The rehabilitation programme is usually stopped after a year, but the centre’s philosophy is to follow the child’s progress into adulthood.

“We look out for all the problems, when a child starts school, when they first fall in love as an adolescent,” said Schiestl.

The teenage years can be difficult for disfigured children – burns are often on the face and arms. However, around 90 per cent of young burns victims go on to lead a normal life.

Work of tomorrow

Schiestl says that operations always result in scarring.

“The only hope of improving the situation are laboratories like Dr Reichmann’s, which are working on having, in around ten years’ time, skin that looks like normal skin after it is grafted and not like a scar,” said the doctor.

Ernst Reichmann is a cell biologist and skin engineer, whose pioneering Zurich laboratory – one of only a few around the world – is working on advanced skin grafts. Founded in 2001 it is a unit of the children’s hospital and works closely with the burns centre.

“We would like to produce full thickness skin substitutes that surgeons can apply to the patient in only one surgical intervention, which is not possible nowadays,” Reichmann told swissinfo.

At present, doctors use a bovine collagen that is covered by a silicon membrane for severe burns. Over time the collagen, which acts as the artificial dermis or skin middle layer, is replaced by the patient’s tissue.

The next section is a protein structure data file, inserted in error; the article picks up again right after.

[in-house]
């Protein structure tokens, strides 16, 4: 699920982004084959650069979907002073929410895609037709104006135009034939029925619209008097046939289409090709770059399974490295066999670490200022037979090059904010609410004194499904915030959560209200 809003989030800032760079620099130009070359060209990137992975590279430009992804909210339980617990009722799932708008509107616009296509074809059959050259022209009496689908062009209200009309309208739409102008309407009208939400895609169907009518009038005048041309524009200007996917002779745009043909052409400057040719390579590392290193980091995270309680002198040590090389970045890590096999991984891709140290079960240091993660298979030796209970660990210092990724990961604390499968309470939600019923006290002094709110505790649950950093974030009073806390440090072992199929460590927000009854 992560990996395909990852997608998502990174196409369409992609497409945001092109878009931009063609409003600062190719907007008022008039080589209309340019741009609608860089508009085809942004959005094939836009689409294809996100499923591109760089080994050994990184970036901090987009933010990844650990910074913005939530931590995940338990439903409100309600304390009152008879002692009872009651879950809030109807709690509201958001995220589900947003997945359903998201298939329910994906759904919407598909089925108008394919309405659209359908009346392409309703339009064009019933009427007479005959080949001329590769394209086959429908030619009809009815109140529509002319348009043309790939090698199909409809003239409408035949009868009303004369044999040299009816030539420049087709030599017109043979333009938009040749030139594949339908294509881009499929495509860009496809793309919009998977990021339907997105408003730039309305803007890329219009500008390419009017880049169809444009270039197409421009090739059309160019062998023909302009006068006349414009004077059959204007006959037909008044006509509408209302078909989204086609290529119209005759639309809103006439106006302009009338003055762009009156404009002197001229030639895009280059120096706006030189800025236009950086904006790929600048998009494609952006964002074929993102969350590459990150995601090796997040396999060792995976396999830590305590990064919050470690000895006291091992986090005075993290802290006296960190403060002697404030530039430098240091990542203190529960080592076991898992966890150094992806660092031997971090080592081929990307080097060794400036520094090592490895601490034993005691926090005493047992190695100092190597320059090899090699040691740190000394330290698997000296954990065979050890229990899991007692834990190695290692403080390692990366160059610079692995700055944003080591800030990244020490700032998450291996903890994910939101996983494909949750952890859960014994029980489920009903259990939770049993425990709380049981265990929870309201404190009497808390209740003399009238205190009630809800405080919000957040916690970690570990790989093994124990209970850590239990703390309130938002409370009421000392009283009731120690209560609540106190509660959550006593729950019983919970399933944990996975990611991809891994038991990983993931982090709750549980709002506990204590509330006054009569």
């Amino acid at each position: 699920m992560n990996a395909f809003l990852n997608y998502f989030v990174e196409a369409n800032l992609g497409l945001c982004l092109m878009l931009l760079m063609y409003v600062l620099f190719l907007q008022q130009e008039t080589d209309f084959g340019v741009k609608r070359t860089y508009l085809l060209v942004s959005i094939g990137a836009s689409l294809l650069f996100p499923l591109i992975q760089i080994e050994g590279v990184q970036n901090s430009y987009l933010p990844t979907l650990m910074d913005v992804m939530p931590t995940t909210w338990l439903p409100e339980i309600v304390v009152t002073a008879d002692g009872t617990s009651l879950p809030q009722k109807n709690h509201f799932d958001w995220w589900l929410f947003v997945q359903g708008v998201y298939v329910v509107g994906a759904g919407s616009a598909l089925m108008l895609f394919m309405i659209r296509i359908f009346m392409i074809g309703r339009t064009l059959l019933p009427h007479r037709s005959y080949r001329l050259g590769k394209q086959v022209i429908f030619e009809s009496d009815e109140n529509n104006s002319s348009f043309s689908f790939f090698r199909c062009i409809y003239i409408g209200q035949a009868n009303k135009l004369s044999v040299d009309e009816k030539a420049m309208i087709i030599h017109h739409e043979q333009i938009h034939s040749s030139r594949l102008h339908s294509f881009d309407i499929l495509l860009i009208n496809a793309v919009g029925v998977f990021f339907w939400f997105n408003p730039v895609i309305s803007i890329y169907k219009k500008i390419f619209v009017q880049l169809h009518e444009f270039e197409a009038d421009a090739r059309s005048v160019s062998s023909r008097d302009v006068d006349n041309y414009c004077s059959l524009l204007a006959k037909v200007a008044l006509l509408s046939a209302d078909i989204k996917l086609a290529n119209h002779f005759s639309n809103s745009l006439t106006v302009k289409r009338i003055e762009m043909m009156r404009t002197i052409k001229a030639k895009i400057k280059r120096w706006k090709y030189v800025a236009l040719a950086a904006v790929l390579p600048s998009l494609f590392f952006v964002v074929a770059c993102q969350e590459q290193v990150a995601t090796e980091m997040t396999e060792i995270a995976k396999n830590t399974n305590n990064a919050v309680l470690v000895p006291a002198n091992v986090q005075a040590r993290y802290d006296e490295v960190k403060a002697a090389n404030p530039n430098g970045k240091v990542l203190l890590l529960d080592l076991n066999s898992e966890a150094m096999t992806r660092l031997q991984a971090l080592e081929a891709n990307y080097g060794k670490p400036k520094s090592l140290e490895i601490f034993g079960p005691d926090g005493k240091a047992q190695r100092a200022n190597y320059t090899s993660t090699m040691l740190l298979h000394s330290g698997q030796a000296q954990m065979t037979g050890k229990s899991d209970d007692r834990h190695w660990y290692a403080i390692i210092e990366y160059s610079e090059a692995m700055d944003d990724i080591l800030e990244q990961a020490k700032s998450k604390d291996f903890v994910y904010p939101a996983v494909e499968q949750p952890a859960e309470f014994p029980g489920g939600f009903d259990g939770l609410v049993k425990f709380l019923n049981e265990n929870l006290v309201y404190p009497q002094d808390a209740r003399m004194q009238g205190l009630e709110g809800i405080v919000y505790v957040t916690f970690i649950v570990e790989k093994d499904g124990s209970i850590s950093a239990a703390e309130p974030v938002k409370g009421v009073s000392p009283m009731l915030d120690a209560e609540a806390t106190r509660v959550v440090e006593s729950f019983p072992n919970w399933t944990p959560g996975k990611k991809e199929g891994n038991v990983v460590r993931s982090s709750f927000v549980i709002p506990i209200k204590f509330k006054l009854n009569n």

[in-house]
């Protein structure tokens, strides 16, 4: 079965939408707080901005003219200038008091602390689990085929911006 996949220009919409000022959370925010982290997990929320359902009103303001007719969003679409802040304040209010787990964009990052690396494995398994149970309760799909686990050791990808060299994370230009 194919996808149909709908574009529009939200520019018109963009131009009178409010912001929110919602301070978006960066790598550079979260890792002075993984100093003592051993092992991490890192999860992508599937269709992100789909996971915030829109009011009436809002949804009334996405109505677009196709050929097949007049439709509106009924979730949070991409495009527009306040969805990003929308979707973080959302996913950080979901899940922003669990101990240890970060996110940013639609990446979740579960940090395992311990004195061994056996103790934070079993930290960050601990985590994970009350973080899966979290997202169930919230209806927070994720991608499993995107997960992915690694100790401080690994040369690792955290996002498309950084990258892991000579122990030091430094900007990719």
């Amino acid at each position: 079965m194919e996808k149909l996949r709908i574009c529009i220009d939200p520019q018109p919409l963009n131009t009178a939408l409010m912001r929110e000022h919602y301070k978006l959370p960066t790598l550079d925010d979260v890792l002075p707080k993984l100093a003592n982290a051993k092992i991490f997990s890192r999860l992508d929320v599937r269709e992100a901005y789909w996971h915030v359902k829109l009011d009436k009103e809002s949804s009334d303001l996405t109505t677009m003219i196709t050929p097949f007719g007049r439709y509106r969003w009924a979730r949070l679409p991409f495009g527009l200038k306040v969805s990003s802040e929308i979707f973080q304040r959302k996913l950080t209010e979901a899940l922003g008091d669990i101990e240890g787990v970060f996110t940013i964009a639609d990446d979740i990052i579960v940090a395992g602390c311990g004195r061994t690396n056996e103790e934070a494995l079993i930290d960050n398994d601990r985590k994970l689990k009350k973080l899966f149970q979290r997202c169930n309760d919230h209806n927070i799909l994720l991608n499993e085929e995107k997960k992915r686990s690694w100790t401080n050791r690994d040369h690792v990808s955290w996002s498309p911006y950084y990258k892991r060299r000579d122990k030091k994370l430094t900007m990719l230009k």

The silicone membrane, the epidermis or outer skin layer, then has to be removed and replaced with the patient’s skin.

“In some cases surgeons have to mesh the skin – cut holes in it – and stretch it to get more tissue… and in many cases cosmetically this is not at all satisfying,” explained Reichmann.

The team is working on developing a graft that contains both the dermis and epidermis made from the patient’s own cells.

Cells and blood vessels

These are taken from a small biopsy and expanded in culture in the laboratory. A problem is that during this process all of the skin’s self-renewing cells are lost. This means that grafts would “melt away” because there are no cells to generate new tissue.

The team therefore has to make sure there are enough of these cells in the graft before it goes to the patient.

A second problem is that the dermal part of the graft is not vascularised – it has no blood vessels to supply it with the nutrients and oxygen it needs. This is needed for tissue survival.